Washington Nationals Manager Dave Martinez. (Alex Brandon/Associated Press)

Dave Martinez normally holds his pregame media sessions in his office when the Nationals are on the road, but this one was different. Much like when Dusty Baker returned to Wrigley Field during his Nationals tenure, Martinez drew the interest of Chicago-based writers, too. So the Nationals decided to move his pregame session to a separate news conference room, where they set up a tiny navy blue Nationals backdrop for the cameras — one that didn’t stand much of a chance against the much bigger, royal blue Cubs background still looming behind it.

His Cubs history looms over Martinez in much the same way. No matter how hard he tries, no matter how often he ditches his glasses for public appearances so no one will think he’s copying Cubs’ manager Joe Maddon’s trademark look, everyone associates the two. Martinez will be known as a Maddon protege until he isn’t, and that is not a misrepresentation of his ways. But while Martinez has not made it an overt goal to step out of Maddon’s shadow, he always seems to shuffle out of it whenever possible.

“I learned a lot from Joe, I really did. But moving forward, I understand the game as a player and a coach,” Martinez said. “I had unbelievable mentors. Bobby Cox. [Don Zimmer]. Jim Fregosi. All those guys, they taught me a lot about this game, how to treat people and what to expect. I appreciate that very much.”

The Maddon question came early in his news conference, as he probably knew it would, but the whole thing didn’t begin there.

His day began with quick hellos to familiar faces. He didn’t host old friends in his office before the game. He didn’t invite longtime colleagues to stop by the clubhouse. Instead, Martinez took his plate of breakfast into the training room, where only the players and staff are allowed. He sat talking to the various Nationals who shuffled in and out, joking and listening as the conversation flowed.

Eventually, Martinez was late to the news conference because so many people stopped him to say hello on his way to the room, which sits right outside the Cubs’ clubhouse. He got all the usual Nationals business out of the way first. The swelling in Bryce Harper’s leg has gone down, so after missing Thursday’s game, he is in the lineup Friday. Stephen Strasburg will throw a 60-pitch bullpen here tomorrow, and if all goes well he will throw a simulated game in St. Louis. Erick Fedde threw another bullpen today.

Then came the questions from the Cubs writers, some of whom have known him since his playing days, others of whom got to know him during his much talked-about tenure as Maddon’s bench coach. One of them asked if Martinez, on his own now, found his new job a lonely one.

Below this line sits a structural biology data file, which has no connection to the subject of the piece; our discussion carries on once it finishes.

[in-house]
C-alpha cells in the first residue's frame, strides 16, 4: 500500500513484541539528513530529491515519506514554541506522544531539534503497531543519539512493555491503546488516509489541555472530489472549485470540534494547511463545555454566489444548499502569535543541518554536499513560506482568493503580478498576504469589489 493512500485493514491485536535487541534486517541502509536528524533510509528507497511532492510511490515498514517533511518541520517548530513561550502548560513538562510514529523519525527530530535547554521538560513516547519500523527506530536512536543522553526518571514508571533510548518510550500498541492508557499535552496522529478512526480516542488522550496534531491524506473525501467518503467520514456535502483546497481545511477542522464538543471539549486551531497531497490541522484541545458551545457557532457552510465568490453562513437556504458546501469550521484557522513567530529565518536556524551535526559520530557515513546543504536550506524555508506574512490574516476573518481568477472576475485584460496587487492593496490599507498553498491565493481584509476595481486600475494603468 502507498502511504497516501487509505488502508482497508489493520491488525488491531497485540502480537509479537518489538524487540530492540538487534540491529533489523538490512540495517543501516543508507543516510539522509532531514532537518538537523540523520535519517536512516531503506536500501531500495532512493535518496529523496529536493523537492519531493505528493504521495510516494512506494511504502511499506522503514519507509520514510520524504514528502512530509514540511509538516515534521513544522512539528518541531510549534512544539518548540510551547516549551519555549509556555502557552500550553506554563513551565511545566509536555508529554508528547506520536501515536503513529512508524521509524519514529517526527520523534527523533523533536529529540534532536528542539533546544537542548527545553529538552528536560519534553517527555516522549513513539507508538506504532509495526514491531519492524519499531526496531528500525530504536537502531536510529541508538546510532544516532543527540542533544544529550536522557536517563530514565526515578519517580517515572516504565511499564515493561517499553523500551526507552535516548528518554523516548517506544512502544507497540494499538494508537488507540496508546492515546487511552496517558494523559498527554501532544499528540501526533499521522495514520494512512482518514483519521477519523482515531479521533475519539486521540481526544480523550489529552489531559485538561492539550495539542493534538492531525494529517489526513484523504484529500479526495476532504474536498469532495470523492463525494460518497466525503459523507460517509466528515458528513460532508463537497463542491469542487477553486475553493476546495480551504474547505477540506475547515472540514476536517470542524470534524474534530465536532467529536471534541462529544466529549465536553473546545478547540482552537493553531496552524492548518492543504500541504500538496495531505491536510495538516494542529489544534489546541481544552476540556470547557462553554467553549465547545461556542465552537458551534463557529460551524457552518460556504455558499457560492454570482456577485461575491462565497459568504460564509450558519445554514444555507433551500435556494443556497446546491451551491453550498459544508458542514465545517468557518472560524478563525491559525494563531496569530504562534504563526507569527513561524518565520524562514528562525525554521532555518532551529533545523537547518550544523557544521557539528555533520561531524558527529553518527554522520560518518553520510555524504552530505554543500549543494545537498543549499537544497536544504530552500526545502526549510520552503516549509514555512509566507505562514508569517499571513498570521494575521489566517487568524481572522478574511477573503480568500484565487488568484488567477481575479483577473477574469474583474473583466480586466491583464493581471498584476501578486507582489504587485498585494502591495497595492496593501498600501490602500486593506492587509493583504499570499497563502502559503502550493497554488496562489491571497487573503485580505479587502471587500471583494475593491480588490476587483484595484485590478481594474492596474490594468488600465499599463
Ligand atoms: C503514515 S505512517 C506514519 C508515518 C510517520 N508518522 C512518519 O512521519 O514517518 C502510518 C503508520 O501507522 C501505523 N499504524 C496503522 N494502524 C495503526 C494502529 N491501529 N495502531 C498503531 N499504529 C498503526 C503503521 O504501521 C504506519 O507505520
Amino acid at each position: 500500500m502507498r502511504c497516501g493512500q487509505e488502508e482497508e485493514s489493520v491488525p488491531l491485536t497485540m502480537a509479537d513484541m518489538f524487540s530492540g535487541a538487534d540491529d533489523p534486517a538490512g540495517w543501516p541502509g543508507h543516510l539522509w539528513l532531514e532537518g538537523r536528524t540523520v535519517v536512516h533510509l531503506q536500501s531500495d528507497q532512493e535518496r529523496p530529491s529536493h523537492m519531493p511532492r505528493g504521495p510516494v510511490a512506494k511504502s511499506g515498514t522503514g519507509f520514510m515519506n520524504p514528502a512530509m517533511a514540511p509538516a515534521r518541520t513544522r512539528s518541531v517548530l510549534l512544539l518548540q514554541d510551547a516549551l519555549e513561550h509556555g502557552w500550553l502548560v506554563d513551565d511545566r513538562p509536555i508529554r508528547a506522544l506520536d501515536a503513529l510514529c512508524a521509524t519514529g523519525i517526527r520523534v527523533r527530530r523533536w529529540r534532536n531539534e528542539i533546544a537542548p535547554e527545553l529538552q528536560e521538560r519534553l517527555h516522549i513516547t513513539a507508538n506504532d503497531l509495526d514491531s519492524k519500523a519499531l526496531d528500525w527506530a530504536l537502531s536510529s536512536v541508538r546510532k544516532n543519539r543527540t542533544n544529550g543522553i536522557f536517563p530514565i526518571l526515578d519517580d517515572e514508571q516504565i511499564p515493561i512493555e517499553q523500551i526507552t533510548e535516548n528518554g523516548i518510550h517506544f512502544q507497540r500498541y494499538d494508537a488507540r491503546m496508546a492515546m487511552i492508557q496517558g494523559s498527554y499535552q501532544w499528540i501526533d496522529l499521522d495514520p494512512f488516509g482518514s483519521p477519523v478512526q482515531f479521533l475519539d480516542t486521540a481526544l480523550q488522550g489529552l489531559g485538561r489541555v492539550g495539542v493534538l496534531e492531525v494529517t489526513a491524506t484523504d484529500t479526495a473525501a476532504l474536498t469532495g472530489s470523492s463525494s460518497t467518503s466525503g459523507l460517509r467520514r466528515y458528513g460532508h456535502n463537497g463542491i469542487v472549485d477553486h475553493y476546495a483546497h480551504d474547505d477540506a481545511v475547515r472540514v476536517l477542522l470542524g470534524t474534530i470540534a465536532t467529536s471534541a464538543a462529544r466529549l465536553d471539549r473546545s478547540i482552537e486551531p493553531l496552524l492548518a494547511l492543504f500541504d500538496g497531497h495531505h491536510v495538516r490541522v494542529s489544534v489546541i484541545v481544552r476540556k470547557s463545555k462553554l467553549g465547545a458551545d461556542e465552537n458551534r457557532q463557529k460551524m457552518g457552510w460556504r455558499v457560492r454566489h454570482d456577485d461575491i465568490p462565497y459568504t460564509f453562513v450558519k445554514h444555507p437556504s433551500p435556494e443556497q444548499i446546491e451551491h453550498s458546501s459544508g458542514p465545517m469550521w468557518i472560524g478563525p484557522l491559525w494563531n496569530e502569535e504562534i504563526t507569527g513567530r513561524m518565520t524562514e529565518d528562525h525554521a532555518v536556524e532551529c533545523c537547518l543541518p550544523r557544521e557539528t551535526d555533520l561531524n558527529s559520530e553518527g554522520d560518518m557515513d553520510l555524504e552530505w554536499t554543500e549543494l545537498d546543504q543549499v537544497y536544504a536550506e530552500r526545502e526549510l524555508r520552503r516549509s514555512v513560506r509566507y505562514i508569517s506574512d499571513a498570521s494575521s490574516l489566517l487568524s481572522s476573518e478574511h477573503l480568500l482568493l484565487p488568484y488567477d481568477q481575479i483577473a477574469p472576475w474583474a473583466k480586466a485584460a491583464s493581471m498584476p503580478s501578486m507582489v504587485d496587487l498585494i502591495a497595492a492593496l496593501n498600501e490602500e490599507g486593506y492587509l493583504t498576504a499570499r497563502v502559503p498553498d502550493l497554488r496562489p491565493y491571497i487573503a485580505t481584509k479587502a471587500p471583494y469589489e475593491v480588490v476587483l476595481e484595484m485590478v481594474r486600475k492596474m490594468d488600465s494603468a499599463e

“I never felt alone,” Martinez said. “I pull for these guys every day.”

As careful as he was with questions about Maddon, familiarity and a comfortable backdrop seemed to open Martinez up somewhat. Asked about his relationship with Bryce Harper, one of the more publicly positive ones he has built in his tenure, Martinez shared a story he had not told before, about the time Harper was sitting on the couch in his office when Martinez walked in after a shower.

“What are you doing?” Martinez said he asked him.

“Oh, I just want to sit and talk,” Harper said.

“What do you want to talk about?” Martinez asked him.

“I don’t know. What do you want to talk about?” Harper replied.

Martinez said Harper eventually betrayed the reason for his unexpected visit. The then-struggling superstar wanted to reassure Martinez that he would be fine.

“I told him, ‘Hey, there’s no doubt in my mind. I believe in you, your teammates believe in you, go out and play,'” Martinez said. Harper is hitting .370 with a 1.178 OPS in his last 13 games.

Eventually, the questions wound back to Maddon, and specifically to how much Martinez had spoken to him since the season began. Martinez said they texted back and forth a bit, then immediately stopped speaking, tears in his eyes. He all but cried, emotional enough to need a few moments to compose himself.

“We lost a really good friend,” said Martinez, and everyone in the room knew he meant former Cubs mental coach Ken Ravizza, who died in July. “We talked about that.”

Martinez wears Ravizza’s initials in white marker on his hat for every game. Ravizza was Martinez’s mental coach, too, offering advice about how to handle others as well as himself. Martinez plans to wear those initials on his hat all season. The Cubs will always be a part of him, in part because they shaped him into what he is now.

When he stepped out of the news conference room, Martinez waited to shake hands with all the writers, then turned to see Maddon waiting with a hug. He didn’t linger with Maddon long before heading out to the field. His team was taking batting practice. He didn’t have much time to look back.

WASHINGTON NATIONALS (58-56)

Adam Eaton RF

Trea Turner SS

Anthony Rendon 3B

Bryce Harper CF

Juan Soto LF

Ryan Zimmerman 1B

Daniel Murphy 2B

Spencer Kieboom C

Jeremy Hellickson P

CHICAGO CUBS (66-48)

Anthony Rizzo 1B

Javy Baez 2B

Ben Zobrist RF

Jason Heyward CF

Daniel Bote 3B

Kyle Schwarber LF

Willson Contreras C

Kyle Hendricks P

Addison Russell SS